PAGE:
Advisories March 12, 2020

FDA Compliance & Enforcement Advisory: FDA Postpones Foreign Inspections Through April 2020: Considerations for Industry

Executive Summary
Minute Read

Our FDA Compliance & Enforcement Team examines the Food & Drug Administration’s decision to stop overseas inspections in the wake of the continuing coronavirus (COVID-19) outbreak.

  • What will the FDA consider “mission-critical” inspections?
  • Records requests and waiving CGMPs
  • Focus on in vitro diagnostics

In an unprecedented move, on March 10, 2020, the U.S. Food and Drug Administration (FDA) announced it is postponing most foreign inspections through April as a result of the COVID-19 outbreak. Inspections outside the U.S. deemed “mission-critical” will still be considered on a case-by-case basis. This follows up on an earlier statement from the FDA, on February 24, 2020, announcing the agency had stopped inspections in China consistent with the U.S. Department of State’s travel advisory not to travel to China due to the COVID-19 outbreak. 

Since the passing of the Food and Drug Administration Safety and Innovation Act (FDASIA) in 2012 and the Food Safety Modernization Act (FSMA), the FDA’s risk-based inspection program has been a cornerstone in the FDA’s efforts in ensuring the safety of drugs, medical devices, and food imported into the U.S. Despite conducting more inspections abroad than in the U.S. since 2015, in recent years, the agency has been under pressure to increase its foreign facility inspections. Based on this announcement, at least until May, the FDA will regulate manufacturing activities without its on-the-ground enforcement capabilities abroad.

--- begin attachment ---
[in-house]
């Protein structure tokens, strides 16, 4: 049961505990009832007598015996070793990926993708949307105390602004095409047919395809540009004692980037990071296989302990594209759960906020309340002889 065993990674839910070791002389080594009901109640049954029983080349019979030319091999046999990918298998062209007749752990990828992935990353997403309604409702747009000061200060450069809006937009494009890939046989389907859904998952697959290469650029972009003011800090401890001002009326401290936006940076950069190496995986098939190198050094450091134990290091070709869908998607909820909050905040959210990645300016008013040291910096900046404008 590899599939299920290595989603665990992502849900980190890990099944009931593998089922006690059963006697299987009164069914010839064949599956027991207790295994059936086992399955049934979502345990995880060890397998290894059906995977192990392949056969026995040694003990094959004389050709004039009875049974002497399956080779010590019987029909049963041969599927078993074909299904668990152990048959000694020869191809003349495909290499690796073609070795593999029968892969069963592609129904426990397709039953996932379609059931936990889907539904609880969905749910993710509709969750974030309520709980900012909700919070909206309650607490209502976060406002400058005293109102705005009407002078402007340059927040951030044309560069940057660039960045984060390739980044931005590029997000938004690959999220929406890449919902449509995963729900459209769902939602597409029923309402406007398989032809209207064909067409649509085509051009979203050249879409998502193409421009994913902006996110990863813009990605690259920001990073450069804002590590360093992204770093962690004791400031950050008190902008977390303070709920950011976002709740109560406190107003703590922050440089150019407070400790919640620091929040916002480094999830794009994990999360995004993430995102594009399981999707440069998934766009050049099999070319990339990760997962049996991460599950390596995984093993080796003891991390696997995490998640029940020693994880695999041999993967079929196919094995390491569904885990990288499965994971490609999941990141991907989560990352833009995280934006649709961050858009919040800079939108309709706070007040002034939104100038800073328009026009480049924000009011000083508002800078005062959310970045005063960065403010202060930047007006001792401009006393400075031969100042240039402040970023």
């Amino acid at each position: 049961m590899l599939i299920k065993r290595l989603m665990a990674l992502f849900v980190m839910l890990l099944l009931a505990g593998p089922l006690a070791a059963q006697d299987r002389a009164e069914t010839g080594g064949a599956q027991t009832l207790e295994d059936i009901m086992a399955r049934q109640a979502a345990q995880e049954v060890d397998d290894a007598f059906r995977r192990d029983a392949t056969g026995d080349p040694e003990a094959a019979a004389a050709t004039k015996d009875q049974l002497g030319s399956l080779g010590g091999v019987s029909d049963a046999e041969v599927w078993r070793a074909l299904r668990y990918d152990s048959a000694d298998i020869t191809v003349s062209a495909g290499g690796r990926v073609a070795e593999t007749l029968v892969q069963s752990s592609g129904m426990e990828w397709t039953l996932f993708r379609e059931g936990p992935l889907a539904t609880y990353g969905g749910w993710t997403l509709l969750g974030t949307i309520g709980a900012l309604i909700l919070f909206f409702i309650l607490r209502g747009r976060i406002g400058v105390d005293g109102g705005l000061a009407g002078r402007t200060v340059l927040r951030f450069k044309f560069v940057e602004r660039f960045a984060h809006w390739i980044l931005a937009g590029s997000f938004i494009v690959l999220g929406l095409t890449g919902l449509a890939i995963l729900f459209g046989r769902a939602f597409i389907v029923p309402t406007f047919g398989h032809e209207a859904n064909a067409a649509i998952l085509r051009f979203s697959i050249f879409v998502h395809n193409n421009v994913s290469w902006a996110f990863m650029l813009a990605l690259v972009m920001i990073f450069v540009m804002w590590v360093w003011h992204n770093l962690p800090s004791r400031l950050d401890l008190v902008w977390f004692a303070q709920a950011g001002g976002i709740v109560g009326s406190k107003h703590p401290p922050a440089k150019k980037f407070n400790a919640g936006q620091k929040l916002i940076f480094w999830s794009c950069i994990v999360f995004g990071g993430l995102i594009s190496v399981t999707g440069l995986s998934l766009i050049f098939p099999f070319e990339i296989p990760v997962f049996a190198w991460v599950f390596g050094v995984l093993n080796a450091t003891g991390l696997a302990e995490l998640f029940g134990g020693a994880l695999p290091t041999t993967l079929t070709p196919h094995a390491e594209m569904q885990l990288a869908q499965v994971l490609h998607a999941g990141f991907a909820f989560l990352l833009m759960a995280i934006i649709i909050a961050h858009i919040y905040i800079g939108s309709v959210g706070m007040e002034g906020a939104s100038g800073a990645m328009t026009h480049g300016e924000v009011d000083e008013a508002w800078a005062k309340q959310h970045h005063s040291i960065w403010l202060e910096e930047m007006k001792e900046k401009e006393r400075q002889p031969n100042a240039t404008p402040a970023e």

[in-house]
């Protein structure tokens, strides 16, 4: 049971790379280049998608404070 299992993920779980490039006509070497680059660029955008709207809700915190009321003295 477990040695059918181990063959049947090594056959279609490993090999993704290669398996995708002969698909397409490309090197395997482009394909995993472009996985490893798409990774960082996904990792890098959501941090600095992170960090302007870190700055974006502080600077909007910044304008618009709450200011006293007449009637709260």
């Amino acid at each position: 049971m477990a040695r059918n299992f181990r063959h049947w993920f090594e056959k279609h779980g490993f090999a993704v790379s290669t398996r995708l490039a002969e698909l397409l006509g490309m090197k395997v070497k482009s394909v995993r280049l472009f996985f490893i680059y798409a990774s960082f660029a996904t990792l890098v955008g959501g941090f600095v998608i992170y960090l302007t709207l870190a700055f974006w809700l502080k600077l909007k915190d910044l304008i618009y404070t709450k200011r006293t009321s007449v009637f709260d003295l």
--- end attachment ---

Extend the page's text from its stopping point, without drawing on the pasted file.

In the March 10 statement, the FDA refers to a number of “additional tools” as part of its “multi-pronged and risk-based approach” to ensure the safety of products imported to the U.S., including: (1) denying entry of unsafe products into the U.S.; (2) physical examinations and/or product sampling at the U.S. border; (3) reviewing a firm’s previous compliance history; (4) using information sharing from foreign governments as part of mutual recognition and confidentiality agreements; and (5) requesting records “in advance of or in lieu of” on-site drug inspections.